THE fate of a $1.85 million cutting edge data storage centre within the Albury airport industrial estate rests with councillors after an independent assessment of the proposal recommended its refusal.
Late last year, Albury Council trumpeted the plans of tech company, Leading Edge Data Centres, and confirmed a lease deal had been struck for use of land within the airport industrial estate to build the facility which would supercharge digital connectivity on the border.
Given the council owns the airport estate it engaged planning consultants Blueprint Planning to assess the proposal with councillors given the task of ultimately determining the application because of its $1 million-plus price tag.
But the assessment concluded the data storage centre wasn't an airport related business as required under the Albury airport master plan released in 2018.
Albury councillors will determine the data centre development application on Monday night.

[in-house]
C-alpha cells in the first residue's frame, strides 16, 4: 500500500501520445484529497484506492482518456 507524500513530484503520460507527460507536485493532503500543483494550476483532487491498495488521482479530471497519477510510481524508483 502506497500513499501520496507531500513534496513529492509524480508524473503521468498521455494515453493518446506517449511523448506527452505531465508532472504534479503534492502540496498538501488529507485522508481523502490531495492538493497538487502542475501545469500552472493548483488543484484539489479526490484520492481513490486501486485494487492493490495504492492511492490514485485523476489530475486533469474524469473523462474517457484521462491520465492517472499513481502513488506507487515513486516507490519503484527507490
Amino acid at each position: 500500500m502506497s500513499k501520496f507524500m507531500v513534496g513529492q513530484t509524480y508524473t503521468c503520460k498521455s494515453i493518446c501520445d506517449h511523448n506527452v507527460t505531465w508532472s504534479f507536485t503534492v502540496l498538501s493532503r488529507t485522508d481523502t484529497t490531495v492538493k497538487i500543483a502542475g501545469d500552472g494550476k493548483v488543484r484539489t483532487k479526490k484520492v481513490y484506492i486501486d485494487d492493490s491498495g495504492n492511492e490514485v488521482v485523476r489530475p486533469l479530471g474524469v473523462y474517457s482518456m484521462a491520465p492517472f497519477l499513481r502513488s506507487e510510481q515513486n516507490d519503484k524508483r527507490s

Blueprint Planning believed it was a commercial development and not a public or volunteer emergency service organisation facility which was permitted under the conditions of the master plan.
"The proposal is contrary to the desired future use of the Albury airport," the independent assessment, in part, stated.
"(It) will therefore generate incremental social and economic impacts from taking up land otherwise intended for a publicly exhibited and adopted purpose."
IN OTHER NEWS
But, councillors may determine that the proposed development is not inconsistent with the airport master plan because of its definition as a telecommunications facility under the provisions of state planning policy and is therefore permissible with their consent.
With the state policy being a higher order document it prevails over any council controls.
The data centre is earmarked to be built next door to the city's emergency management centre and its construction will provide "connectivity benefits" when the centre expands.
A council employee refutes the suggestion the data centre is a commercial business.
"It is not unreasonable to conclude that whilst this is a business owned by a commercial enterprise, it is not a commercial business as envisaged under the airport master plan," the staff member said.
"Commercial businesses are those with an element of public interactivity and/or physical location of staff on-site as seen at other airports around Australia."
Our journalists work hard to provide local, up-to-date news to the community. This is how you can continue to access our trusted content: